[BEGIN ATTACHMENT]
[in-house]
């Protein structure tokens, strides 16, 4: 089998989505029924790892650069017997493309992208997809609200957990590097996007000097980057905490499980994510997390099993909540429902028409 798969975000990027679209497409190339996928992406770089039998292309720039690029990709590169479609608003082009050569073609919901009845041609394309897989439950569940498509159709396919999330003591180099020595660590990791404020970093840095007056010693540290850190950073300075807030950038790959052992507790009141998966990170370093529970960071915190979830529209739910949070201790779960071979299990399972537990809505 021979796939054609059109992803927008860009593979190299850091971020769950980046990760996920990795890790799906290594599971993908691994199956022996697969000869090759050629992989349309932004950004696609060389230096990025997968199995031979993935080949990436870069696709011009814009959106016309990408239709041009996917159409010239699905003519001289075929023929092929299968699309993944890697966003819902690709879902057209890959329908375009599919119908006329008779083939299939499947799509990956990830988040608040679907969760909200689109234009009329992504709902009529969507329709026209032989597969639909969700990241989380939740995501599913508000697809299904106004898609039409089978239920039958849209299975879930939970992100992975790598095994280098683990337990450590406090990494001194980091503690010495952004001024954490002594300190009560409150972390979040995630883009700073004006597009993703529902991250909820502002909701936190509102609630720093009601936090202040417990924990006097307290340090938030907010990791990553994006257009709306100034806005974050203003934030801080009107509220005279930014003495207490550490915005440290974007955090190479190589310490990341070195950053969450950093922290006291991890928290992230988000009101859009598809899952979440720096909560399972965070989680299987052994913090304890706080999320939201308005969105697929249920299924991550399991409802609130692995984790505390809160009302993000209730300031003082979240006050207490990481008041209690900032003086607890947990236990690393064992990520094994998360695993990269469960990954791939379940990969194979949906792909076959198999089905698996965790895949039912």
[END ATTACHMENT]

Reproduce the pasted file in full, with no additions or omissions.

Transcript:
[in-house]
């Protein structure tokens, strides 16, 4: 089998989505029924790892650069017997493309992208997809609200957990590097996007000097980057905490499980994510997390099993909540429902028409 798969975000990027679209497409190339996928992406770089039998292309720039690029990709590169479609608003082009050569073609919901009845041609394309897989439950569940498509159709396919999330003591180099020595660590990791404020970093840095007056010693540290850190950073300075807030950038790959052992507790009141998966990170370093529970960071915190979830529209739910949070201790779960071979299990399972537990809505 021979796939054609059109992803927008860009593979190299850091971020769950980046990760996920990795890790799906290594599971993908691994199956022996697969000869090759050629992989349309932004950004696609060389230096990025997968199995031979993935080949990436870069696709011009814009959106016309990408239709041009996917159409010239699905003519001289075929023929092929299968699309993944890697966003819902690709879902057209890959329908375009599919119908006329008779083939299939499947799509990956990830988040608040679907969760909200689109234009009329992504709902009529969507329709026209032989597969639909969700990241989380939740995501599913508000697809299904106004898609039409089978239920039958849209299975879930939970992100992975790598095994280098683990337990450590406090990494001194980091503690010495952004001024954490002594300190009560409150972390979040995630883009700073004006597009993703529902991250909820502002909701936190509102609630720093009601936090202040417990924990006097307290340090938030907010990791990553994006257009709306100034806005974050203003934030801080009107509220005279930014003495207490550490915005440290974007955090190479190589310490990341070195950053969450950093922290006291991890928290992230988000009101859009598809899952979440720096909560399972965070989680299987052994913090304890706080999320939201308005969105697929249920299924991550399991409802609130692995984790505390809160009302993000209730300031003082979240006050207490990481008041209690900032003086607890947990236990690393064992990520094994998360695993990269469960990954791939379940990969194979949906792909076959198999089905698996965790895949039912």